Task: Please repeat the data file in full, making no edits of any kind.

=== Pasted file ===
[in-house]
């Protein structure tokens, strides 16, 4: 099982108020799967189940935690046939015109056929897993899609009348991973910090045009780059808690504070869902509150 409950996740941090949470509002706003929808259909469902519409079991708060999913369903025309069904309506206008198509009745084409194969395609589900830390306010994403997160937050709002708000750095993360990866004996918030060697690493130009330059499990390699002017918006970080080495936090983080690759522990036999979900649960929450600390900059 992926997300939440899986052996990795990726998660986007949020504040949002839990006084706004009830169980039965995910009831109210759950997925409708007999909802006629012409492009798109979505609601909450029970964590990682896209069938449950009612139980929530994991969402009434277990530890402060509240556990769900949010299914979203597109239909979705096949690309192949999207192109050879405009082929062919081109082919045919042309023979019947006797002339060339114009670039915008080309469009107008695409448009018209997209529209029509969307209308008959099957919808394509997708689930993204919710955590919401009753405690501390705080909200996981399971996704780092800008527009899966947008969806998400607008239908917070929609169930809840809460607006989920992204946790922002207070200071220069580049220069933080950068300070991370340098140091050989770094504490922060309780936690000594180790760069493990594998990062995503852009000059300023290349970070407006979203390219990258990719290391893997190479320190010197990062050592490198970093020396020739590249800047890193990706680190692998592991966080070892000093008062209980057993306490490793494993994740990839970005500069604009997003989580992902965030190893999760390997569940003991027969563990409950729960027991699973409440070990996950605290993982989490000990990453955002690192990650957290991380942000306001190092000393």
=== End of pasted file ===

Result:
[in-house]
């Protein structure tokens, strides 16, 4: 099982108020799967189940935690046939015109056929897993899609009348991973910090045009780059808690504070869902509150 409950996740941090949470509002706003929808259909469902519409079991708060999913369903025309069904309506206008198509009745084409194969395609589900830390306010994403997160937050709002708000750095993360990866004996918030060697690493130009330059499990390699002017918006970080080495936090983080690759522990036999979900649960929450600390900059 992926997300939440899986052996990795990726998660986007949020504040949002839990006084706004009830169980039965995910009831109210759950997925409708007999909802006629012409492009798109979505609601909450029970964590990682896209069938449950009612139980929530994991969402009434277990530890402060509240556990769900949010299914979203597109239909979705096949690309192949999207192109050879405009082929062919081109082919045919042309023979019947006797002339060339114009670039915008080309469009107008695409448009018209997209529209029509969307209308008959099957919808394509997708689930993204919710955590919401009753405690501390705080909200996981399971996704780092800008527009899966947008969806998400607008239908917070929609169930809840809460607006989920992204946790922002207070200071220069580049220069933080950068300070991370340098140091050989770094504490922060309780936690000594180790760069493990594998990062995503852009000059300023290349970070407006979203390219990258990719290391893997190479320190010197990062050592490198970093020396020739590249800047890193990706680190692998592991966080070892000093008062209980057993306490490793494993994740990839970005500069604009997003989580992902965030190893999760390997569940003991027969563990409950729960027991699973409440070990996950605290993982989490000990990453955002690192990650957290991380942000306001190092000393």